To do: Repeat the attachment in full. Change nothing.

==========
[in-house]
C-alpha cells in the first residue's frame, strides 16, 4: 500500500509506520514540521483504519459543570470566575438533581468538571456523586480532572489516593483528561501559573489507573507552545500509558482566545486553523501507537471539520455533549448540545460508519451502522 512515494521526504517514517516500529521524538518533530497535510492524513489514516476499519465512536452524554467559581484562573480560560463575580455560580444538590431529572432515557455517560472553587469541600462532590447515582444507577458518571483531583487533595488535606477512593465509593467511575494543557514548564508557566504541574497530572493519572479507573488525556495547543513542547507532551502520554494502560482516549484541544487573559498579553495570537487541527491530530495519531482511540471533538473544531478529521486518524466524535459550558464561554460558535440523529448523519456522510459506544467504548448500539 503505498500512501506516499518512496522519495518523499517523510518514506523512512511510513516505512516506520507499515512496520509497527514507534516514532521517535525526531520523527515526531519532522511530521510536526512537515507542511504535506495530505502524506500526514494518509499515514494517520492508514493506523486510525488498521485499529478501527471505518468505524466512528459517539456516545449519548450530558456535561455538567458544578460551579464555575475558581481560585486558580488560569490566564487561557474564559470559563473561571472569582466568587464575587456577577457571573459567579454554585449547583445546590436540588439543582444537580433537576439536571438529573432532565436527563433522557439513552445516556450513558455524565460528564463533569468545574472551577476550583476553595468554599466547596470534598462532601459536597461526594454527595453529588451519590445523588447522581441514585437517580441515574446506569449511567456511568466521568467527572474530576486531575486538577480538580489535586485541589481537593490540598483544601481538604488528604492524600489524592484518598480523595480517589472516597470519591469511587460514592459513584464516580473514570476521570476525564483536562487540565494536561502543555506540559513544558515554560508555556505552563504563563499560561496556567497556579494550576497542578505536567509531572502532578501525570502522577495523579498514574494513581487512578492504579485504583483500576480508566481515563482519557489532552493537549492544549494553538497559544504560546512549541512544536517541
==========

[in-house]
C-alpha cells in the first residue's frame, strides 16, 4: 500500500509506520514540521483504519459543570470566575438533581468538571456523586480532572489516593483528561501559573489507573507552545500509558482566545486553523501507537471539520455533549448540545460508519451502522 512515494521526504517514517516500529521524538518533530497535510492524513489514516476499519465512536452524554467559581484562573480560560463575580455560580444538590431529572432515557455517560472553587469541600462532590447515582444507577458518571483531583487533595488535606477512593465509593467511575494543557514548564508557566504541574497530572493519572479507573488525556495547543513542547507532551502520554494502560482516549484541544487573559498579553495570537487541527491530530495519531482511540471533538473544531478529521486518524466524535459550558464561554460558535440523529448523519456522510459506544467504548448500539 503505498500512501506516499518512496522519495518523499517523510518514506523512512511510513516505512516506520507499515512496520509497527514507534516514532521517535525526531520523527515526531519532522511530521510536526512537515507542511504535506495530505502524506500526514494518509499515514494517520492508514493506523486510525488498521485499529478501527471505518468505524466512528459517539456516545449519548450530558456535561455538567458544578460551579464555575475558581481560585486558580488560569490566564487561557474564559470559563473561571472569582466568587464575587456577577457571573459567579454554585449547583445546590436540588439543582444537580433537576439536571438529573432532565436527563433522557439513552445516556450513558455524565460528564463533569468545574472551577476550583476553595468554599466547596470534598462532601459536597461526594454527595453529588451519590445523588447522581441514585437517580441515574446506569449511567456511568466521568467527572474530576486531575486538577480538580489535586485541589481537593490540598483544601481538604488528604492524600489524592484518598480523595480517589472516597470519591469511587460514592459513584464516580473514570476521570476525564483536562487540565494536561502543555506540559513544558515554560508555556505552563504563563499560561496556567497556579494550576497542578505536567509531572502532578501525570502522577495523579498514574494513581487512578492504579485504583483500576480508566481515563482519557489532552493537549492544549494553538497559544504560546512549541512544536517541